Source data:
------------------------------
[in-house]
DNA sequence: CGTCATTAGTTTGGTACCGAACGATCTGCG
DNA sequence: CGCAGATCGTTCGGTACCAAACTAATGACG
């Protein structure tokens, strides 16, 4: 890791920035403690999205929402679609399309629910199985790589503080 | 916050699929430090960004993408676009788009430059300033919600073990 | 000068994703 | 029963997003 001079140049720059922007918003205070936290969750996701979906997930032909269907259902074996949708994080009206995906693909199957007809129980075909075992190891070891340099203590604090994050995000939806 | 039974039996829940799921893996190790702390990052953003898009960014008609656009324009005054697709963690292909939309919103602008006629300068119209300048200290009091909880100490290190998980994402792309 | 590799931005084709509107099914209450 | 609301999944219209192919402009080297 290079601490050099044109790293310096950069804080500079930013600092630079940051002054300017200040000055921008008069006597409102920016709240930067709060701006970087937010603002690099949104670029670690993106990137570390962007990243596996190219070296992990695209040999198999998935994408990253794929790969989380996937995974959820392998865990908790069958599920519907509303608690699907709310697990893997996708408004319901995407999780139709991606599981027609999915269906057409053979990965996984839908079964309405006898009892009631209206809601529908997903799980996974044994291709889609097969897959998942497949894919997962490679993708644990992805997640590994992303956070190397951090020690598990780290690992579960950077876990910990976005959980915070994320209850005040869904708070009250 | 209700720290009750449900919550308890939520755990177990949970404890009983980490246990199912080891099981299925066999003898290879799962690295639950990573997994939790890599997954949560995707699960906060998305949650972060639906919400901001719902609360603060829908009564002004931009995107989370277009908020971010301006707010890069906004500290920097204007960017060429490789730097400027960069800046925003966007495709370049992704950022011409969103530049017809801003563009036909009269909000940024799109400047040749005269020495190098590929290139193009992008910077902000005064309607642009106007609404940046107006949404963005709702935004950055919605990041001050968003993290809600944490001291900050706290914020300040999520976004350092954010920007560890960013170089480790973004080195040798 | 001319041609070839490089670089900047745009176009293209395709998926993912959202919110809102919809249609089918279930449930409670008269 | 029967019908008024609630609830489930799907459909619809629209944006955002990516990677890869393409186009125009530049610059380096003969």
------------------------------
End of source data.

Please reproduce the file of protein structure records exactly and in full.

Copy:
[in-house]
DNA sequence: CGTCATTAGTTTGGTACCGAACGATCTGCG
DNA sequence: CGCAGATCGTTCGGTACCAAACTAATGACG
């Protein structure tokens, strides 16, 4: 890791920035403690999205929402679609399309629910199985790589503080 | 916050699929430090960004993408676009788009430059300033919600073990 | 000068994703 | 029963997003 001079140049720059922007918003205070936290969750996701979906997930032909269907259902074996949708994080009206995906693909199957007809129980075909075992190891070891340099203590604090994050995000939806 | 039974039996829940799921893996190790702390990052953003898009960014008609656009324009005054697709963690292909939309919103602008006629300068119209300048200290009091909880100490290190998980994402792309 | 590799931005084709509107099914209450 | 609301999944219209192919402009080297 290079601490050099044109790293310096950069804080500079930013600092630079940051002054300017200040000055921008008069006597409102920016709240930067709060701006970087937010603002690099949104670029670690993106990137570390962007990243596996190219070296992990695209040999198999998935994408990253794929790969989380996937995974959820392998865990908790069958599920519907509303608690699907709310697990893997996708408004319901995407999780139709991606599981027609999915269906057409053979990965996984839908079964309405006898009892009631209206809601529908997903799980996974044994291709889609097969897959998942497949894919997962490679993708644990992805997640590994992303956070190397951090020690598990780290690992579960950077876990910990976005959980915070994320209850005040869904708070009250 | 209700720290009750449900919550308890939520755990177990949970404890009983980490246990199912080891099981299925066999003898290879799962690295639950990573997994939790890599997954949560995707699960906060998305949650972060639906919400901001719902609360603060829908009564002004931009995107989370277009908020971010301006707010890069906004500290920097204007960017060429490789730097400027960069800046925003966007495709370049992704950022011409969103530049017809801003563009036909009269909000940024799109400047040749005269020495190098590929290139193009992008910077902000005064309607642009106007609404940046107006949404963005709702935004950055919605990041001050968003993290809600944490001291900050706290914020300040999520976004350092954010920007560890960013170089480790973004080195040798 | 001319041609070839490089670089900047745009176009293209395709998926993912959202919110809102919809249609089918279930449930409670008269 | 029967019908008024609630609830489930799907459909619809629209944006955002990516990677890869393409186009125009530049610059380096003969």